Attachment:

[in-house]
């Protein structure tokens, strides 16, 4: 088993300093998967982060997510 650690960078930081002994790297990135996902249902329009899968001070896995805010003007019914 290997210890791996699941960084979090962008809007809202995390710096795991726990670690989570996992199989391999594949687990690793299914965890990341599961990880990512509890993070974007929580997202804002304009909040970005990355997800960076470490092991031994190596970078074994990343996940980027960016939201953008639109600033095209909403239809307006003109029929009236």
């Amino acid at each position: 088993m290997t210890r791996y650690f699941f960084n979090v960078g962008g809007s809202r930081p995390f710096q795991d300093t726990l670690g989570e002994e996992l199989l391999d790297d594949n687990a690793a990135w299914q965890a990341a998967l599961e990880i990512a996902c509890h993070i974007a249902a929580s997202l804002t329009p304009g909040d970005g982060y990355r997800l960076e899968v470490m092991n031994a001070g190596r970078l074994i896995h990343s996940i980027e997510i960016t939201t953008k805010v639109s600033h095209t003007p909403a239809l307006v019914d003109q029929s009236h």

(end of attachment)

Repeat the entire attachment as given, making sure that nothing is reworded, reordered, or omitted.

[in-house]
């Protein structure tokens, strides 16, 4: 088993300093998967982060997510 650690960078930081002994790297990135996902249902329009899968001070896995805010003007019914 290997210890791996699941960084979090962008809007809202995390710096795991726990670690989570996992199989391999594949687990690793299914965890990341599961990880990512509890993070974007929580997202804002304009909040970005990355997800960076470490092991031994190596970078074994990343996940980027960016939201953008639109600033095209909403239809307006003109029929009236």
């Amino acid at each position: 088993m290997t210890r791996y650690f699941f960084n979090v960078g962008g809007s809202r930081p995390f710096q795991d300093t726990l670690g989570e002994e996992l199989l391999d790297d594949n687990a690793a990135w299914q965890a990341a998967l599961e990880i990512a996902c509890h993070i974007a249902a929580s997202l804002t329009p304009g909040d970005g982060y990355r997800l960076e899968v470490m092991n031994a001070g190596r970078l074994i896995h990343s996940i980027e997510i960016t939201t953008k805010v639109s600033h095209t003007p909403a239809l307006v019914d003109q029929s009236h």